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|Oracle Directory Server Enterprise Edition Deployment Planning Guide 11g Release 1 (188.8.131.52.0)|
Load balancing increases performance by spreading the read load across multiple servers. Load balancing can be achieved using replication, Directory Proxy Server, or a combination of the two.
Replication is the mechanism that automatically copies directory data and changes from one directory server to another directory server. With replication, you can copy a directory tree or subtree that is stored in its own suffix between servers.
Note - You cannot copy the configuration or monitoring information subtrees.
By replicating directory data across servers, you can reduce the access load on a single machine, improving server response time and providing read scalability. Replicating directory entries to a location close to your users also improves directory response time. Replication is generally not a solution for write scalability.
The replication mechanism is described in detail in Chapter 7, Directory Server Replication, in Oracle Directory Server Enterprise Edition Reference. The following section provides basic information that you need to understand before reviewing the sample topologies described later in this chapter.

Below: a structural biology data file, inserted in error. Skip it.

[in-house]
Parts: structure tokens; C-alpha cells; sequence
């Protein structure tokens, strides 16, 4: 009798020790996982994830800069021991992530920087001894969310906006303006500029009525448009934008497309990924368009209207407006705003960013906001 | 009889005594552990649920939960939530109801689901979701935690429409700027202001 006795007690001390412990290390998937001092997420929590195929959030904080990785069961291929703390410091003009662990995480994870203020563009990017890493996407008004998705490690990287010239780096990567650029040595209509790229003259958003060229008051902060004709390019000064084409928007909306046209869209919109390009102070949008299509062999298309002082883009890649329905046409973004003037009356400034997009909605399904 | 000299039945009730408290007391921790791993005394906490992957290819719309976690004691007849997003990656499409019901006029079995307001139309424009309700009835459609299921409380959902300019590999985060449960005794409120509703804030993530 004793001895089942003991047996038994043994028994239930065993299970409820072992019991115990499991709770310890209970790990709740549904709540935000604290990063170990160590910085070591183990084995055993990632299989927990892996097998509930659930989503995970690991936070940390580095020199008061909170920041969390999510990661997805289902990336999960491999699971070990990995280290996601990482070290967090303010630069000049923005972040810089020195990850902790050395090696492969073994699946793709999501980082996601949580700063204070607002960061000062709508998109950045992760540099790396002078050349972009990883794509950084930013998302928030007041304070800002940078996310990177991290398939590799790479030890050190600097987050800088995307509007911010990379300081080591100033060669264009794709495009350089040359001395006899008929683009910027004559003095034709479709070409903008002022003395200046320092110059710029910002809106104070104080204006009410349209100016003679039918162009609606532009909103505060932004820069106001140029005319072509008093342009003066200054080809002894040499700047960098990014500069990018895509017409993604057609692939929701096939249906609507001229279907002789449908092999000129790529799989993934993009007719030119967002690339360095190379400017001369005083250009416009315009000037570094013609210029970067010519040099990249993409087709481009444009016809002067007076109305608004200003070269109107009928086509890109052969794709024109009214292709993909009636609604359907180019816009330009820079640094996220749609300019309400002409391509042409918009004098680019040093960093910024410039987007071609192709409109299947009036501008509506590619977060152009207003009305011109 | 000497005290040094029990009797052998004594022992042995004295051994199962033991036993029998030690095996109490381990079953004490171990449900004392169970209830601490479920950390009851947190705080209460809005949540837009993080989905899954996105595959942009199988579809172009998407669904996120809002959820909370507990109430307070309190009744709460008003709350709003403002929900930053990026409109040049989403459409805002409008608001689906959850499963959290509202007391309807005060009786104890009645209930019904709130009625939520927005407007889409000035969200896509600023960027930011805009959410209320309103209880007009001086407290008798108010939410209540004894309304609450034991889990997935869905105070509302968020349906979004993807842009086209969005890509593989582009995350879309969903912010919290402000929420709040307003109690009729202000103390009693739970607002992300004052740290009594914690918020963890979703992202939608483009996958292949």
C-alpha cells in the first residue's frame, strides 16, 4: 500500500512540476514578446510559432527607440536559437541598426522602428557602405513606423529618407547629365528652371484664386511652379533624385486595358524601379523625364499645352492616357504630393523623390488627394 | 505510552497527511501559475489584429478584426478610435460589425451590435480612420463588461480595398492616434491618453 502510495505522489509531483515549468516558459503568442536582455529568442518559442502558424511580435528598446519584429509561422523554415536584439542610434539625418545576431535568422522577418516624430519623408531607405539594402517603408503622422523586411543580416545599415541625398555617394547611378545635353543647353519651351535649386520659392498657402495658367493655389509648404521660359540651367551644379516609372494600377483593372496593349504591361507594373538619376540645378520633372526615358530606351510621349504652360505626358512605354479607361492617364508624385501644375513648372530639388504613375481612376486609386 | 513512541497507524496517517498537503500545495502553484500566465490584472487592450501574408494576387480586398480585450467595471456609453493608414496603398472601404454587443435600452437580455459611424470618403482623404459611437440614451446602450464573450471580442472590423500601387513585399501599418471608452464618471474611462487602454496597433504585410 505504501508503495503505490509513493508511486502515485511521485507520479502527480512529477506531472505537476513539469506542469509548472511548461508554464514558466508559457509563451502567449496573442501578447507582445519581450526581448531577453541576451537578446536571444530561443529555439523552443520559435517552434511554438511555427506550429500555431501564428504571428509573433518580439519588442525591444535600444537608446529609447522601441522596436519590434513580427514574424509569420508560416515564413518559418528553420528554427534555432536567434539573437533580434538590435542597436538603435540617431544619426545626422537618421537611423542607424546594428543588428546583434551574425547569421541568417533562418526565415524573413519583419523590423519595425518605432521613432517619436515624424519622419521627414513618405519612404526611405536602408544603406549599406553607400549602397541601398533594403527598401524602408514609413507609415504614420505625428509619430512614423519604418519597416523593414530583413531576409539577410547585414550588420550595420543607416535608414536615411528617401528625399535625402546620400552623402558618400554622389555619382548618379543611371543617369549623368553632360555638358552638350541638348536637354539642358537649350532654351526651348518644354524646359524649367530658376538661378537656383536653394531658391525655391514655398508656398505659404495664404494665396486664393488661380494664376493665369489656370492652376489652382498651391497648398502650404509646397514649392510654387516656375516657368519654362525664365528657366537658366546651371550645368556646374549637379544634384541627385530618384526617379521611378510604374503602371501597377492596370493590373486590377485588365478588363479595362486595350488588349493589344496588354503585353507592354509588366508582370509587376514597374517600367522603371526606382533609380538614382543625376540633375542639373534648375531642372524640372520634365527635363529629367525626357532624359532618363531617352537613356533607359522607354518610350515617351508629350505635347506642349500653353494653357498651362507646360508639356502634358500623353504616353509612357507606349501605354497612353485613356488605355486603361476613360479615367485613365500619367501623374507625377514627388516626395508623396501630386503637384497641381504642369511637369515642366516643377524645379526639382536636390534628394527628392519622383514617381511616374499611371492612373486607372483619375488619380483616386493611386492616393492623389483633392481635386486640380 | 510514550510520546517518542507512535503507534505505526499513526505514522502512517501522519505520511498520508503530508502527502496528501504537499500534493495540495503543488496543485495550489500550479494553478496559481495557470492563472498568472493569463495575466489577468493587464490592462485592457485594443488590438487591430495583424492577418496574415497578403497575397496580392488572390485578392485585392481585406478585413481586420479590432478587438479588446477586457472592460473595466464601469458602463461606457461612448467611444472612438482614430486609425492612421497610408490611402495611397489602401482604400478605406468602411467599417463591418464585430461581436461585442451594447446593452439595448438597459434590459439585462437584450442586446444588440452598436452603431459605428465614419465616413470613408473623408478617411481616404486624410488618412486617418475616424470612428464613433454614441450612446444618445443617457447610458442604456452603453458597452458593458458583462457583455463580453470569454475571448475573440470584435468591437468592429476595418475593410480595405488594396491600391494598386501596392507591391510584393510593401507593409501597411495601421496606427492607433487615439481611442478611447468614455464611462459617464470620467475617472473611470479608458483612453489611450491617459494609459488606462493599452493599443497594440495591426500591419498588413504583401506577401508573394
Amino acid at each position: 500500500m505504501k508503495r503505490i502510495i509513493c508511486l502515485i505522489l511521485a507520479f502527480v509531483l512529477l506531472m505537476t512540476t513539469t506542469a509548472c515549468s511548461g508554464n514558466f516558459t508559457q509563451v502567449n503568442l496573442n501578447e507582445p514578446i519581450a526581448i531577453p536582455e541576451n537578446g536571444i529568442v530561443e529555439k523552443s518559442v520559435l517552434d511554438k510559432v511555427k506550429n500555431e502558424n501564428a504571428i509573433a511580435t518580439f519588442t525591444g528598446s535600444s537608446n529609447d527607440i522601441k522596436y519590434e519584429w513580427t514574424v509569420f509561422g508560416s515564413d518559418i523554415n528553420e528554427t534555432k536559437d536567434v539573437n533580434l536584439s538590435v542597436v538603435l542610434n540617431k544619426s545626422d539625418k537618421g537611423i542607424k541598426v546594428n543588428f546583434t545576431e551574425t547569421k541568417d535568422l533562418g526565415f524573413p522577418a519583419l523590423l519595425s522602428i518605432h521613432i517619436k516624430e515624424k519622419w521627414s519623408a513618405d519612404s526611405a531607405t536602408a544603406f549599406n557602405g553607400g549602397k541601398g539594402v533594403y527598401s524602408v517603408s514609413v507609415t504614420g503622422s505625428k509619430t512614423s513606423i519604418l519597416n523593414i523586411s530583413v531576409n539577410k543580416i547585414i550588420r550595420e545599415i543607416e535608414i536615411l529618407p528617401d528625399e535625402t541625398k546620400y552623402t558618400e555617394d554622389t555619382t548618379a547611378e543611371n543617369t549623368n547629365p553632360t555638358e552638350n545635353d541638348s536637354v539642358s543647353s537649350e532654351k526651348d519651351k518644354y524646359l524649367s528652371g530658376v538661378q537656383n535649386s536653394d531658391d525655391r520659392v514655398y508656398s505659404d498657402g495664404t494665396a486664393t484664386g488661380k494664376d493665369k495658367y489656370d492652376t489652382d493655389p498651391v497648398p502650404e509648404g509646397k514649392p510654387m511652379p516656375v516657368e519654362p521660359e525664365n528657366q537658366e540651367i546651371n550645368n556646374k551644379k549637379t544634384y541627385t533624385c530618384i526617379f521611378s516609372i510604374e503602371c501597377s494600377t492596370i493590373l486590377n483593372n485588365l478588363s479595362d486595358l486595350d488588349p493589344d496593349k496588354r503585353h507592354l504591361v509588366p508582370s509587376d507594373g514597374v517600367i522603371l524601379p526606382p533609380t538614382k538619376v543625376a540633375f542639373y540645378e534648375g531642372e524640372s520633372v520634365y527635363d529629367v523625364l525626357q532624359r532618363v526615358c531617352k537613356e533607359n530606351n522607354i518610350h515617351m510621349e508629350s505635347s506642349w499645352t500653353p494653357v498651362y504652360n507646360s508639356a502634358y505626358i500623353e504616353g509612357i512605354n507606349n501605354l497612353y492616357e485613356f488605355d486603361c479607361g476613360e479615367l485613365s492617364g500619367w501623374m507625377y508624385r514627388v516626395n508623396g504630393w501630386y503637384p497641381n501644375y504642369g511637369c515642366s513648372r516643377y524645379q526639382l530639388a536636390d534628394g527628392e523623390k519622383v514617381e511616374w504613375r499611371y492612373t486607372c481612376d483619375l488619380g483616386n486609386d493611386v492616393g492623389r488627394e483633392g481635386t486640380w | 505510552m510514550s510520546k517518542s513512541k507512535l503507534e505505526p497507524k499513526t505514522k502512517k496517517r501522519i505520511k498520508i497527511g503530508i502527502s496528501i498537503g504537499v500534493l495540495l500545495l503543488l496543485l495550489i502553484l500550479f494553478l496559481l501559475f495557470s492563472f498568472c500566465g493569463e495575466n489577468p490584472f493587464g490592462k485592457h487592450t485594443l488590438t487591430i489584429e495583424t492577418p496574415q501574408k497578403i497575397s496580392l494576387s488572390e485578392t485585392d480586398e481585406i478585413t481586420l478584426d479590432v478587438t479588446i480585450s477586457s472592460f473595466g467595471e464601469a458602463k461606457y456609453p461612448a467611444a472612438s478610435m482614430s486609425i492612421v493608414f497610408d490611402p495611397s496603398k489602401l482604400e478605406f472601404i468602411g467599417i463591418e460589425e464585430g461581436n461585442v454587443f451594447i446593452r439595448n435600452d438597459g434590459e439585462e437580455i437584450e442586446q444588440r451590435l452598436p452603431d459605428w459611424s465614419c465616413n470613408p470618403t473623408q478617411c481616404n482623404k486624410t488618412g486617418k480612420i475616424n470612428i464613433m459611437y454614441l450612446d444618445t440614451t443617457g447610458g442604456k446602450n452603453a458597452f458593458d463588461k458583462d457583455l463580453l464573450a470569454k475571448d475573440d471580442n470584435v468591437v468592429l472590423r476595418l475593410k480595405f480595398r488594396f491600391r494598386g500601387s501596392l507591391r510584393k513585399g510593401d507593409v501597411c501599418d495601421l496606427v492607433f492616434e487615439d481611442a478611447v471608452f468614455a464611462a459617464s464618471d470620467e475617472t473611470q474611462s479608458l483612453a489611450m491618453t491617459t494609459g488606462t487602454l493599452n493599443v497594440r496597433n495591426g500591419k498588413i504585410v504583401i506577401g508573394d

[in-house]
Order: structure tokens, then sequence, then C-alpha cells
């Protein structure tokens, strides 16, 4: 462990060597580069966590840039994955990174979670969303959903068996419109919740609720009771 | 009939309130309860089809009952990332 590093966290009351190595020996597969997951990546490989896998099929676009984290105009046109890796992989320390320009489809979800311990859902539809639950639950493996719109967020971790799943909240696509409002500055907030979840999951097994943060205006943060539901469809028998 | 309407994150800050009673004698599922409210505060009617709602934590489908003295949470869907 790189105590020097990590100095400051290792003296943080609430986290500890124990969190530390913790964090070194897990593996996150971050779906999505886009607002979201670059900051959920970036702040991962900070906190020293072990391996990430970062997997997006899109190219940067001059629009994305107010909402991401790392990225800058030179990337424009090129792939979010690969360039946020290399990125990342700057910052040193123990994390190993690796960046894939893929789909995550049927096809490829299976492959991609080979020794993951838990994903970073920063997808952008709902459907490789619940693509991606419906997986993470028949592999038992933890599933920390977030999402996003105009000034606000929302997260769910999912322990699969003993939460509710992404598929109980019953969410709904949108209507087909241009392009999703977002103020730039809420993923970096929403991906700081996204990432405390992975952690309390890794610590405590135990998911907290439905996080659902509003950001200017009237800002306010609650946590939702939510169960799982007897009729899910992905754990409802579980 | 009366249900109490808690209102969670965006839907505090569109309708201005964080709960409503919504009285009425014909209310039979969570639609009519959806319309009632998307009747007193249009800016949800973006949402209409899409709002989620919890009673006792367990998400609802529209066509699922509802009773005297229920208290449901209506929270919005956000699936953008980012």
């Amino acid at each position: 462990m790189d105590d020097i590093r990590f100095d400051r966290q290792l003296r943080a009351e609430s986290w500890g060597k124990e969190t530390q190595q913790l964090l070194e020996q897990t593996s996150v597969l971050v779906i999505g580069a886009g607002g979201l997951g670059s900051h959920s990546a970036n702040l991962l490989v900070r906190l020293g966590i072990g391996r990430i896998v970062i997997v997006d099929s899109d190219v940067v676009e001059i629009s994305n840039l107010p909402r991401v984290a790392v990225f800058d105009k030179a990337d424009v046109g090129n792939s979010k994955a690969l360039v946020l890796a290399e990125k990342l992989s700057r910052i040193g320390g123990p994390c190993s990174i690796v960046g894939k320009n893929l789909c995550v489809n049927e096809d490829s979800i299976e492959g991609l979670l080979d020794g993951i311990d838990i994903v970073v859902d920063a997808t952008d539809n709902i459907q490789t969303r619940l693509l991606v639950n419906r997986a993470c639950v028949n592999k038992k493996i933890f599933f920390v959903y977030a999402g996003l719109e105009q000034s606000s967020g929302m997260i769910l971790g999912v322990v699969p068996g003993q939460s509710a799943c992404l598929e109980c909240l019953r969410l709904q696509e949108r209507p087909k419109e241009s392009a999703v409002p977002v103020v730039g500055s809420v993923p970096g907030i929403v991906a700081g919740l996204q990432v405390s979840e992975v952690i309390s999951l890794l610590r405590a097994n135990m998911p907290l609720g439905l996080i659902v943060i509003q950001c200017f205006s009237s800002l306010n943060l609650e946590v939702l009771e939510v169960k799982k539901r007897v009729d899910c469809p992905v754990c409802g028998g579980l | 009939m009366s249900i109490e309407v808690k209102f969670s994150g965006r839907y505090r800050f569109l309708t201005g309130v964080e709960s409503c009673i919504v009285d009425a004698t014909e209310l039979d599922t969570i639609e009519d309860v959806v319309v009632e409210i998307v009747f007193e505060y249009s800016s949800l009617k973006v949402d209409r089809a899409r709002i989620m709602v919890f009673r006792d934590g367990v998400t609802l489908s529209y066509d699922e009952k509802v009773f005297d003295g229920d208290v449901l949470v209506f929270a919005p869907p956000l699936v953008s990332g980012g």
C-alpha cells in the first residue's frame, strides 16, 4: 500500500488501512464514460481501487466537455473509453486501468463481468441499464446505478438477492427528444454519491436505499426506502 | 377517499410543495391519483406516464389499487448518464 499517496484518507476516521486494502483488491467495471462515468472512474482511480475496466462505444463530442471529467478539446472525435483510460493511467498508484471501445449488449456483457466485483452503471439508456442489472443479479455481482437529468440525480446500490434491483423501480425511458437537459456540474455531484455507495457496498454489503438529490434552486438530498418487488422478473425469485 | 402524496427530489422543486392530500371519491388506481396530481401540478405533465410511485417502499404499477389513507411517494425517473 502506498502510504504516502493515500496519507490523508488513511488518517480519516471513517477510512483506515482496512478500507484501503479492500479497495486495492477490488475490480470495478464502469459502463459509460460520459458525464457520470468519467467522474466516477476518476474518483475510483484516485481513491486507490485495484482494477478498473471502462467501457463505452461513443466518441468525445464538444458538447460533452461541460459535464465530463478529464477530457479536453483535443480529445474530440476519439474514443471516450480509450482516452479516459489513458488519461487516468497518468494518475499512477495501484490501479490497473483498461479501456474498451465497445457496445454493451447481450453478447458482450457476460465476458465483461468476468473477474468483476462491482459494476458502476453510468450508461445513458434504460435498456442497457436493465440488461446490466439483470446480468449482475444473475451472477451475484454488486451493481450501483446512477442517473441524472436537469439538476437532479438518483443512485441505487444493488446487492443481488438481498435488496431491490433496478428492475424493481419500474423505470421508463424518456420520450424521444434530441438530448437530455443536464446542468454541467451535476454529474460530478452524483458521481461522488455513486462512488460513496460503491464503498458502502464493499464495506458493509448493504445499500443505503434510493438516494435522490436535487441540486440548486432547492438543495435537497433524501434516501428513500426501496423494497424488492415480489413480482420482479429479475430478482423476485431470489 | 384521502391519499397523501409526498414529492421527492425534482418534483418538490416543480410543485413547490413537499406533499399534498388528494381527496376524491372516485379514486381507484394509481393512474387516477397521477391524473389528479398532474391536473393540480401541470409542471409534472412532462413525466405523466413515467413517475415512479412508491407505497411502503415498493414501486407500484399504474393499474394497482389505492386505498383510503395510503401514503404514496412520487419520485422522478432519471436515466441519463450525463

A database that participates in replication is defined as a replica.
Master or read-write replica. A read-write database that contains a master copy of the directory data. A master replica can process update requests from directory clients. A topology that contains more than one master is called a multi-master topology.
Consumer replica. A read-only database that contains a copy of the information in the master replica. A consumer replica can process search requests from directory clients but refers update requests to master replicas.
The following figure illustrates the role of each of these replicas in a replication topology.
Figure 10-1 Role of Replicas in a Replication Topology
Note - The previous figure is for illustration purposes only and is not necessarily a recommended topology. Directory Server supports an unlimited number of masters in a multi-master topology. A master-only topology is recommended in most cases.
A successful replicated directory service requires comprehensive testing and analysis in a production environment. However, the following basic calculation enables you to start designing a replicated topology. The sections that follow use the result of this calculation as the basis of the replicated topology design.
This estimate can be called Total searches.
This estimate can be called Searches per host. Note that this should be evaluated with replication enabled.